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Tuesday, August 21, 2007

Tax cuts hurt South Florida home sales, real estate agents say

Potential buyers fear reduced services, increased fees, real estate agents say

By R. Benedick

The scramble is on by cities to cut property taxes, but instead of luring home buyers, real estate agents say it may be discouraging some of them.

"A big question on people's minds is what will happen in terms of public services and does this mean schools will have less money, and what about public hospitals?" said Barry Rothman, sales associate with Lang Realty in Boca Raton. "Are we going to get even less service for our tax dollars?"

That's not what state legislators had hoped would happen when they ordered cities and counties for the fiscal year beginning Oct. 1 to freeze tax collections at current levels and then make an additional cut, ranging from 3 percent to 9 percent.

"People see the tax issue as a bunch of bull, so to speak, because insurance rates haven't gone down, home prices are still high and now interest rates are rising so people who were barely able to get in when prices were down can't afford to buy now," said broker Jeff Kahn, manager consultant with Century 21 Hansen Realty in Fort Lauderdale.

To make up some of the lost property tax revenues, some municipalities are hiking fees for fire protection, garbage collection, water, building permits and parks.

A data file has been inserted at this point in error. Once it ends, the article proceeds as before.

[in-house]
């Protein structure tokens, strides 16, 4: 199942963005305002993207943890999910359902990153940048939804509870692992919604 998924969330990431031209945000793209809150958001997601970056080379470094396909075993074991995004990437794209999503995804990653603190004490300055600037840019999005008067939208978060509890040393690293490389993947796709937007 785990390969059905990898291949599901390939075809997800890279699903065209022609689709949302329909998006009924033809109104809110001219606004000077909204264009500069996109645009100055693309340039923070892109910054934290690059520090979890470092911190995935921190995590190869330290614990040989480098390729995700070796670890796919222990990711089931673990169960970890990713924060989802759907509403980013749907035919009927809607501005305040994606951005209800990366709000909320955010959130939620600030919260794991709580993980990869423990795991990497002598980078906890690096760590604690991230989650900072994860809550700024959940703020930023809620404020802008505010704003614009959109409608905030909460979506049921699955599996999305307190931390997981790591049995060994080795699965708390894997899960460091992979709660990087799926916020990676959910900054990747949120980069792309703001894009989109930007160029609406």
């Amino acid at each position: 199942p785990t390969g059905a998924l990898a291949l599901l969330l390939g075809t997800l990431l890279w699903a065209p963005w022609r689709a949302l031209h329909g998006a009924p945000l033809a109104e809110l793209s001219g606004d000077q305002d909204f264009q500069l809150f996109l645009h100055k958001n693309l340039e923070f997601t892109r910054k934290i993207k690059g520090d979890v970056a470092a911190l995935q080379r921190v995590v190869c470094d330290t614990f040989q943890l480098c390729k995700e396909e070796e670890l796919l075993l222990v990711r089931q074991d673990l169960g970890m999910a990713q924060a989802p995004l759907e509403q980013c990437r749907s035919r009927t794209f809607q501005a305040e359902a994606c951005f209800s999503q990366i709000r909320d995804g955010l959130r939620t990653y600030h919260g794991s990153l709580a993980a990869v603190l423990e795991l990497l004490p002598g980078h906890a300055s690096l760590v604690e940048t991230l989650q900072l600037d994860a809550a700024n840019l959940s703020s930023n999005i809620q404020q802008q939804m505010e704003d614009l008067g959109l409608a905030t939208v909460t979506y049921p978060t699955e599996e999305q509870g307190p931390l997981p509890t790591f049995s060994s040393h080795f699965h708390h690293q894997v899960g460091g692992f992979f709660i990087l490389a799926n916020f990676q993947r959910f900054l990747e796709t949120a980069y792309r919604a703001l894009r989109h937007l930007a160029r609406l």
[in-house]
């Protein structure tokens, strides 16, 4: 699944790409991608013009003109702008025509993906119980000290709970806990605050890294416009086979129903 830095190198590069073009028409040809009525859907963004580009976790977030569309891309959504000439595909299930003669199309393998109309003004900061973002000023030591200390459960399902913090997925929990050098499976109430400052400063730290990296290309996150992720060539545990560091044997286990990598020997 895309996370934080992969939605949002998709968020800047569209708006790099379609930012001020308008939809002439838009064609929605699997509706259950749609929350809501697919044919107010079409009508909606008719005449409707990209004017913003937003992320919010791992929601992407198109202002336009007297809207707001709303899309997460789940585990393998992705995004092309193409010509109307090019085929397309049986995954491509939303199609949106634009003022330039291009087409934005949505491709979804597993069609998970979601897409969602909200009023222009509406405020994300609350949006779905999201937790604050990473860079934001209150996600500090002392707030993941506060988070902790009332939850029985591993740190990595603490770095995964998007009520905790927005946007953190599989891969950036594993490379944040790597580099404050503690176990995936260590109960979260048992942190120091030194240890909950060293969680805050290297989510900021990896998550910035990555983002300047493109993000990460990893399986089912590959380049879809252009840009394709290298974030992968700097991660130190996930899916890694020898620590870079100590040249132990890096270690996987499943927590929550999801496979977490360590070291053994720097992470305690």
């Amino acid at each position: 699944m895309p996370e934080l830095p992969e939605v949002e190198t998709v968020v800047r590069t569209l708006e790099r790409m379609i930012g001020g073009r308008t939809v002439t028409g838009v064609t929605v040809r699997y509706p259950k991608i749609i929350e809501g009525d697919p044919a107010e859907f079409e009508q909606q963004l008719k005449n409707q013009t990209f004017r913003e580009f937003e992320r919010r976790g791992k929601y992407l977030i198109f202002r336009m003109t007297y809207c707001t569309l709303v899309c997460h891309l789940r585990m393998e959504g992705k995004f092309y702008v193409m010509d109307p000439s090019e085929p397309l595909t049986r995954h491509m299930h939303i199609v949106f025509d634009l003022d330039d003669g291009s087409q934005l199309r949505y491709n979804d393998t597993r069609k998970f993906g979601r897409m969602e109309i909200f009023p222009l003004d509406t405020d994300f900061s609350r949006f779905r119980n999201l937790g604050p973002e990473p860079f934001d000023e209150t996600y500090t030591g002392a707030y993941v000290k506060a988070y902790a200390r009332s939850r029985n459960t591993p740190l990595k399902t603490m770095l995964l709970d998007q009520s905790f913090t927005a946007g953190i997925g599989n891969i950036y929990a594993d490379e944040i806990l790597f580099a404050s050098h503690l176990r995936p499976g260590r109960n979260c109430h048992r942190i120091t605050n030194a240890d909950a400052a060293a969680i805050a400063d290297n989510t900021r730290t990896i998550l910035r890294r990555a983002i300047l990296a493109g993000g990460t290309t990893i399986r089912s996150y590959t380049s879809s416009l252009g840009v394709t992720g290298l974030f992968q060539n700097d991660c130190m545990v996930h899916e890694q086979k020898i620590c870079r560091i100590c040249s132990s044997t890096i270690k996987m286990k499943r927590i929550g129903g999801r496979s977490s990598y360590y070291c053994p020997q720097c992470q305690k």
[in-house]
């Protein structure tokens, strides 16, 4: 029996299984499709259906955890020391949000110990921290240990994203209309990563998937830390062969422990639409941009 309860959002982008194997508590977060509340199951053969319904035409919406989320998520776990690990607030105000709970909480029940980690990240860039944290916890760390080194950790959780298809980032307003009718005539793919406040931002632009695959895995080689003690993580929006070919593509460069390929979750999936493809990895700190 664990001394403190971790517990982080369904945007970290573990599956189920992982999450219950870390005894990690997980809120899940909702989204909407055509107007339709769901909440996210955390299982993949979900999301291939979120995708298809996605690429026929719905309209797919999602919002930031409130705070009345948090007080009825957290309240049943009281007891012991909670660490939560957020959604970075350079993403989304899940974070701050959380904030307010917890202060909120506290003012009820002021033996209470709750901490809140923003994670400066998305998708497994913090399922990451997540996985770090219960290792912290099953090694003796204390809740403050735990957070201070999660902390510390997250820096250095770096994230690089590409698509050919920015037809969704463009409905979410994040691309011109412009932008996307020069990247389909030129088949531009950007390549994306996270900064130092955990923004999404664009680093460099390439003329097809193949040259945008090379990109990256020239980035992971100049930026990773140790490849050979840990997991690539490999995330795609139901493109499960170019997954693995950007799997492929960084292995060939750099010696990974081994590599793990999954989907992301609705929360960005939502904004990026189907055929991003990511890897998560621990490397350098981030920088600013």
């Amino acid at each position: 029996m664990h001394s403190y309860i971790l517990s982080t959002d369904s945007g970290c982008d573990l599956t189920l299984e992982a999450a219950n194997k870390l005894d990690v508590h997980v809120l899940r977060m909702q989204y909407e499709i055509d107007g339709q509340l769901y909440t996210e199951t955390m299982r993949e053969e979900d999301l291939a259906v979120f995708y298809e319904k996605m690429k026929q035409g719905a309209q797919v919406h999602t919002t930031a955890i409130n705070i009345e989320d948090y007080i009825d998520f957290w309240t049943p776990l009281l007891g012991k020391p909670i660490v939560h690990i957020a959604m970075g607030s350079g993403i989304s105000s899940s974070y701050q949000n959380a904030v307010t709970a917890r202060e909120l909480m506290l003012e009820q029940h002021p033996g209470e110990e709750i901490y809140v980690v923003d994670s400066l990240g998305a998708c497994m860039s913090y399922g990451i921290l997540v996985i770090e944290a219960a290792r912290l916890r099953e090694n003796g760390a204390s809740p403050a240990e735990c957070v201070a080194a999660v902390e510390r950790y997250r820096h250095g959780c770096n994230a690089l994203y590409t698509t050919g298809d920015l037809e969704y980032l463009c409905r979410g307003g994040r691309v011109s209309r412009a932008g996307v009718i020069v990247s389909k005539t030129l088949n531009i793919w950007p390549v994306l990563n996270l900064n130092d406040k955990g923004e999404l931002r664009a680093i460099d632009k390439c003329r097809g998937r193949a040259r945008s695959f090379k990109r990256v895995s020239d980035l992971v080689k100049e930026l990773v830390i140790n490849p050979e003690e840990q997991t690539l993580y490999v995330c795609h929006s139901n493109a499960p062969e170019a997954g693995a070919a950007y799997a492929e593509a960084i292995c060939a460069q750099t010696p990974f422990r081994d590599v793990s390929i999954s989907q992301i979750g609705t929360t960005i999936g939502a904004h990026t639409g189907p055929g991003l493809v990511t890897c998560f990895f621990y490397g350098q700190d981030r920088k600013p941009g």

"It's like they're robbing Peter to pay Paul," said Lisa Mays, president of West Park's Miami Gardens homeowners association. "It's becoming a nightmare because you've got fee hikes now and everything seems to be going up, not down."

West Park is considering a 50 percent hike in the fire fee and a 40 percent increase in the garbage fee. Other cities also are weighing drastic actions to cover shortfalls. (Pic left, will school busing cutbacks lead to this?)

Tamarac is laying off 26 employees and may reduce the community bus service for seniors. Pembroke Pines is considering pulling the plug on some preschool programs, senior bus service and the mounted patrol while doubling its fire-rescue fee.

Boynton Beach is eyeing a water tax and Delray Beach may leave five police officer positions vacant and increase business taxes to raise revenue.

Broward County is looking to increase the cost of going to parks on weekends, returning overdue library books and licensing pets. Palm Beach County plans to raise bus fares.

The property tax relief signed into law in June is projected to save the average homeowner only $174 in taxes this year. The biggest savings would come next year if voters approve part two of the tax plan: They can choose to keep their Save our Homes tax cap or a "super" exemption.

Save Our Homes lets homeowners exempt $25,000 off the home's value and caps yearly tax increases at 3 percent. The "super" exemption allows them to shave off 75 percent of the first $200,000 of their home's taxable value and an additional 15 percent off the next $300,000.

If the "super exemption" constitutional amendment passes in January, cities and counties stand to lose millions more in tax revenue, officials said, meaning more cuts in services. (Pic right, neglected roads in South Florida.)

Because of the uncertainty, "a lot of people are waiting to see what happens with the taxes and prices," said Mark Heller, a Realtor and broker-associate at Century 21 Realty in Coral Springs.

His clients, Rivka and Dan Bushel, plan to rent for a year in Coral Springs before making any decisions.

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